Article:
Here are some steps for boiling contaminated water to keep you and your family safe from dangerous bacteria.
The Southwest Utah Public Health Department announced Friday that its investigation into a fatal E. coli outbreak in Hildale is drawing to an end with a finding that the bacteria likely spread from animals to humans and then through human-to-human contact.
“The last case was July 9,” David Heaton, spokesman for the SWUPHD, said Friday afternoon. “Some people are still recovering. … (But) we think the outbreak is over.”
E. coli normally live in the intestines of people and animals but there are variant strains and some types can cause infections and other health symptoms. Transmission usually occurs amid unhygienic practices in which fecal matter may enter the body through the mouth, which is why restaurants in particular encourage employees to wash their hands before working with food preparation.
Heaton said the Hildale outbreak first reported July 1 after the deaths of two children likely originated with transmission from livestock – something that might be commonly expected in a farming area, he said.
“Most types of E. coli are harmless. They may cause sickness,” Heaton said. “But this type can be more dangerous.”
While E. coli generally are not fatal, children younger than 5 “are extra sensitive,” Heaton said, adding that children in that age range constituted the majority of the approximately one dozen individuals reportedly afflicted during the health scare.
Family members reported one of the deceased children was a 6-year-old girl and the other was a younger boy.
The E. coli infection led to a condition called hemolytic-uremic syndrome, or HUS, which most commonly occurs in children hit by a foodborne illness and has a relatively low mortality rate. The low percentage of cases resulting in fatalities or lifelong dialysis usually involve a genetic factor that results in a breakdown of red blood cells and organ damage, particularly to the kidneys, as the body attempts to fight the infection.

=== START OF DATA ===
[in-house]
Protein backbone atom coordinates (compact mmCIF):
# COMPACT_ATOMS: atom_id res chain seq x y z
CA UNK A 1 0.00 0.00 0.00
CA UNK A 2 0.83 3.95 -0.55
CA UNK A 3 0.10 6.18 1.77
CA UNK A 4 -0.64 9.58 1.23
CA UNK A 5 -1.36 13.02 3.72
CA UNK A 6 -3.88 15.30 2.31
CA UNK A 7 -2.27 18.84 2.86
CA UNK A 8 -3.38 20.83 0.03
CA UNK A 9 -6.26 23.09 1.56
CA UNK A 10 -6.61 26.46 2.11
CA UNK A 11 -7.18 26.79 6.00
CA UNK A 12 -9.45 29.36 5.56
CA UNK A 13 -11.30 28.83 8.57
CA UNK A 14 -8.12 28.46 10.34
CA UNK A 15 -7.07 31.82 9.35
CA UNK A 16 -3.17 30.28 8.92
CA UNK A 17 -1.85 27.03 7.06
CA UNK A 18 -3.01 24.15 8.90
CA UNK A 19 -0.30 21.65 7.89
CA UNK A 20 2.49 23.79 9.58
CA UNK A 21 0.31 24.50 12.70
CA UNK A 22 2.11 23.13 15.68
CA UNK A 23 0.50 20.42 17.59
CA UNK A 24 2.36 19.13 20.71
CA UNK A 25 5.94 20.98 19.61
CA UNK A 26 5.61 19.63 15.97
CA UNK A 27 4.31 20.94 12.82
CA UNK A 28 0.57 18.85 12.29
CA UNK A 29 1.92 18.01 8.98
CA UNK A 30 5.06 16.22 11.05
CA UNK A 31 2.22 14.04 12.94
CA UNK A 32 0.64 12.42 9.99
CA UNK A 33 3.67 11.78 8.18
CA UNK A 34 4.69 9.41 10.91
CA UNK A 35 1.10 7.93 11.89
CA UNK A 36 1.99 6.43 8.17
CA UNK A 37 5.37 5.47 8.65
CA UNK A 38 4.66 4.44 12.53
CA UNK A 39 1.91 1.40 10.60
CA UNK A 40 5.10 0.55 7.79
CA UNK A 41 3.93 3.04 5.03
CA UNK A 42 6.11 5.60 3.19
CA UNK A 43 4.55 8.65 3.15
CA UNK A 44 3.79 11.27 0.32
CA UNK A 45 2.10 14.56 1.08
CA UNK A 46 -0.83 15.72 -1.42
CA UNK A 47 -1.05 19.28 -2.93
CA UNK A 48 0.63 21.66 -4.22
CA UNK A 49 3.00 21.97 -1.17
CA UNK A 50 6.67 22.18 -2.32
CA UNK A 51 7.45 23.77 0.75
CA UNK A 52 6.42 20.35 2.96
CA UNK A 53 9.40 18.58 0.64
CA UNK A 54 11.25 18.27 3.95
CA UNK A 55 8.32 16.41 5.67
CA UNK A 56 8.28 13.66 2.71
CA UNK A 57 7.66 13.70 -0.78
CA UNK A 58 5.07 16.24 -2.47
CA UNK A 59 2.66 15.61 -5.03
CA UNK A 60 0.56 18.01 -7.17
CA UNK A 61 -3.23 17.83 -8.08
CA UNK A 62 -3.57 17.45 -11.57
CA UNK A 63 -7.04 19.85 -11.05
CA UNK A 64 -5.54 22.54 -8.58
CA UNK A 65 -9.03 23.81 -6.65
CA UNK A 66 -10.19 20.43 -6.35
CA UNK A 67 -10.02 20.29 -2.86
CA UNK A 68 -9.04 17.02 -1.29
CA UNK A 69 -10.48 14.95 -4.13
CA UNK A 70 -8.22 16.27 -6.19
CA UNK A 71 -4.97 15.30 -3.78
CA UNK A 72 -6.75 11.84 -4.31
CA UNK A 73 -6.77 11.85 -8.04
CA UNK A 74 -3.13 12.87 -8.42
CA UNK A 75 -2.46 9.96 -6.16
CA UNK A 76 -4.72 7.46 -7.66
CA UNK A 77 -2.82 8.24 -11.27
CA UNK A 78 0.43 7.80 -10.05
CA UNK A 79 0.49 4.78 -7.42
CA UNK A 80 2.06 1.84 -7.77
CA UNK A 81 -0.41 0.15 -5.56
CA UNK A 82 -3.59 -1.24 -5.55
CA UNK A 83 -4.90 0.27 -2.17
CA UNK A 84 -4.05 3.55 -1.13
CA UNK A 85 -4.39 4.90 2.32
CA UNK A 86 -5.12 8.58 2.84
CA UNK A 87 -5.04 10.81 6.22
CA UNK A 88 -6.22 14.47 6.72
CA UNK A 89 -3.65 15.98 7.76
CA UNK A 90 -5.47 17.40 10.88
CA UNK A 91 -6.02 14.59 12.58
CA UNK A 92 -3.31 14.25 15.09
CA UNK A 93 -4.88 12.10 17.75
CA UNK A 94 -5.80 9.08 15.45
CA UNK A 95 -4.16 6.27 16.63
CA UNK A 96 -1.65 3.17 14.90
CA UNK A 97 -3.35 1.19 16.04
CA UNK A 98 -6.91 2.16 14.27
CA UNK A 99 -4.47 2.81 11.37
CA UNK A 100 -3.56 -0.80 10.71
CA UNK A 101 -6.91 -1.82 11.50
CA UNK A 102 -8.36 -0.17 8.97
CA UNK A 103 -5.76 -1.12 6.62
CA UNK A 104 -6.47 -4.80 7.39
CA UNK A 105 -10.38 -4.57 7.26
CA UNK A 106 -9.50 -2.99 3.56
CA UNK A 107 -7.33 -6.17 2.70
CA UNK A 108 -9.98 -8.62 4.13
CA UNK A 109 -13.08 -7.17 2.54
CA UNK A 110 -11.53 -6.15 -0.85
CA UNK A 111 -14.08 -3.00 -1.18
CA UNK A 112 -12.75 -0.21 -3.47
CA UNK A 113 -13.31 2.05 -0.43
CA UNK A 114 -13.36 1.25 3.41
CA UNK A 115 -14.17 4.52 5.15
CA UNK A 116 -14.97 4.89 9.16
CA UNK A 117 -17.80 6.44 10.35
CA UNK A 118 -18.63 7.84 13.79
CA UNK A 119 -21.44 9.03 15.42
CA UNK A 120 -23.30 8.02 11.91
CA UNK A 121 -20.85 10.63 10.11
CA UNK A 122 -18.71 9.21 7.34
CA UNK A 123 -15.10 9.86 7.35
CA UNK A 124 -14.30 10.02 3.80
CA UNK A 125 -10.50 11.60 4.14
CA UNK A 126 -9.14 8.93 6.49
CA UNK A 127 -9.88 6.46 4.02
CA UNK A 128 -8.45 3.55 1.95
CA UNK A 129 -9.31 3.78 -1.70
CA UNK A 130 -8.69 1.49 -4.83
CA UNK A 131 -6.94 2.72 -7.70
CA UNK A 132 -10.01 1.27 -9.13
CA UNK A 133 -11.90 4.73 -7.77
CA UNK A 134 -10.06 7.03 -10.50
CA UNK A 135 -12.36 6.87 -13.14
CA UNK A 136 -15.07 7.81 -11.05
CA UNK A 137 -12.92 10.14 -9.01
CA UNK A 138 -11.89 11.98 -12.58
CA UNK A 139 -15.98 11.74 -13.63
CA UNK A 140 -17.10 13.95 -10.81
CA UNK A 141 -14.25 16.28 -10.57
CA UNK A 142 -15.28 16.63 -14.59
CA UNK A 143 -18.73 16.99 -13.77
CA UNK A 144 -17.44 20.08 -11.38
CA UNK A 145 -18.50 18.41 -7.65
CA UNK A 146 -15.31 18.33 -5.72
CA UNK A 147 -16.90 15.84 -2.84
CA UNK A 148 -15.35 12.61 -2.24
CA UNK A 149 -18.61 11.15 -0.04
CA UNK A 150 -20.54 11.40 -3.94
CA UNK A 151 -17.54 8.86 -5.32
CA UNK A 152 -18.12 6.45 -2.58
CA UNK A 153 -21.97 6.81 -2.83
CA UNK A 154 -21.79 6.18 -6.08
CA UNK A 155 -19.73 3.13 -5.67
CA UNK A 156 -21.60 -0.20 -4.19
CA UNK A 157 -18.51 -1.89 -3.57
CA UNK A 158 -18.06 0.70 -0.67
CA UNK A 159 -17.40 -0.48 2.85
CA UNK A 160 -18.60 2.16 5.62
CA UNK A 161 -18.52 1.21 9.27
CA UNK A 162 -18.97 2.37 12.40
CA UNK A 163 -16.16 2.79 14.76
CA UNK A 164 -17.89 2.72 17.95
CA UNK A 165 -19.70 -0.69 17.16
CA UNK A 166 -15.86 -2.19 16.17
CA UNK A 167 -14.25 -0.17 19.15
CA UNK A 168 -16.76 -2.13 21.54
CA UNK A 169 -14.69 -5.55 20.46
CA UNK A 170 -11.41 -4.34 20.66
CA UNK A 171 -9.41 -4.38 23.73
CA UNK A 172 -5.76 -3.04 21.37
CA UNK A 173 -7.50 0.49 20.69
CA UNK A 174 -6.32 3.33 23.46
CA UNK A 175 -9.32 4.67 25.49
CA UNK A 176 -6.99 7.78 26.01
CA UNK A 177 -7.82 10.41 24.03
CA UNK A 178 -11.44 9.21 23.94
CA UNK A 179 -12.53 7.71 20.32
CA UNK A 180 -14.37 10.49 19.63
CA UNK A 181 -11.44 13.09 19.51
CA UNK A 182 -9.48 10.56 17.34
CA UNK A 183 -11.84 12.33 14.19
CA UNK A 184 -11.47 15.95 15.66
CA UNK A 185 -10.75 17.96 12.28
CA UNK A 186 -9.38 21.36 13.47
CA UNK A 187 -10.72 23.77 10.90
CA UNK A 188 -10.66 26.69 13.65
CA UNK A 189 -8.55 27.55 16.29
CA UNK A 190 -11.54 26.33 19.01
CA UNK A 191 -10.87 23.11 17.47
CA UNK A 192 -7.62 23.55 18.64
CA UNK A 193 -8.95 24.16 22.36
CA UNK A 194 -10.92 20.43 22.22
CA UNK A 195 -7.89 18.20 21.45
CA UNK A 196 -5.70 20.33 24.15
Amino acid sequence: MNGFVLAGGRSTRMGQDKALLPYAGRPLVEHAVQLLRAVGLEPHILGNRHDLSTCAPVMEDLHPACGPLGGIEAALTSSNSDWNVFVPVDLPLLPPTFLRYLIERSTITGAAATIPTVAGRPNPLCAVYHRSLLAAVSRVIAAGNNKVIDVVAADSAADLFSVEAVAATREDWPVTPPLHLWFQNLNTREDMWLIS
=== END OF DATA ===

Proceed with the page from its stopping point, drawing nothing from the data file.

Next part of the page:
The Health Department’s report states several livestock tested positive for the suspect E. coli strain and their owners were “contacted and given guidance to prevent further spread.”
While the current case likely began with animal manure, undercooked hamburger and unpasteurized dairy products carry a high risk of serving as an E. coli transmission source.
Health Department testing of the local water supply, available dairy products, ground beef and farm produce failed to find further evidence of the suspect bacteria. Health officials plan to continue monitoring disease activity in the community during the near future for any resurgence, however.
“Hundreds of samples were tested and many people were interviewed,” the report states. “We appreciate the cooperation of the people of Hildale, Colorado City, and Centennial Park with the investigation and their efforts to protect against future outbreaks.”
The report also notes that disease outbreaks are unpredictable and can occur in any community. Other Washington County locations, including Hurricane and St. George, have had non-fatal E. coli incidents stemming from public food preparation practices.
Prevention tips include:
- Washing hands with warm, soapy water after potential contact with feces and before eating or touching anything that may enter an infant’s mouth, especially raw produce.
- Keeping sick animals separate from people and deciding whether to consult a veterinarian.
- Keeping raw food separate from cooked food, and cleaning any surfaces that have touched raw meat.
- Cooking meats thoroughly, especially ground beef.
- Avoiding unpasteurized dairy products and juices.
- Avoiding swallowing water while swimming.
The department encourages potential patients to seek medical care if they have diarrhea that lasts more than three days or is accompanied by fever, bleeding or severe vomiting. If symptoms after a diarrheal illness include significant decreased frequency of urination, fatigue, pale skin, unexplained small bruises or unusual bleeding from the mouth or nose, seek emergency care.
Follow reporter Kevin Jenkins on Twitter, @SpectrumJenkins. Contact him at 435-674-6253.
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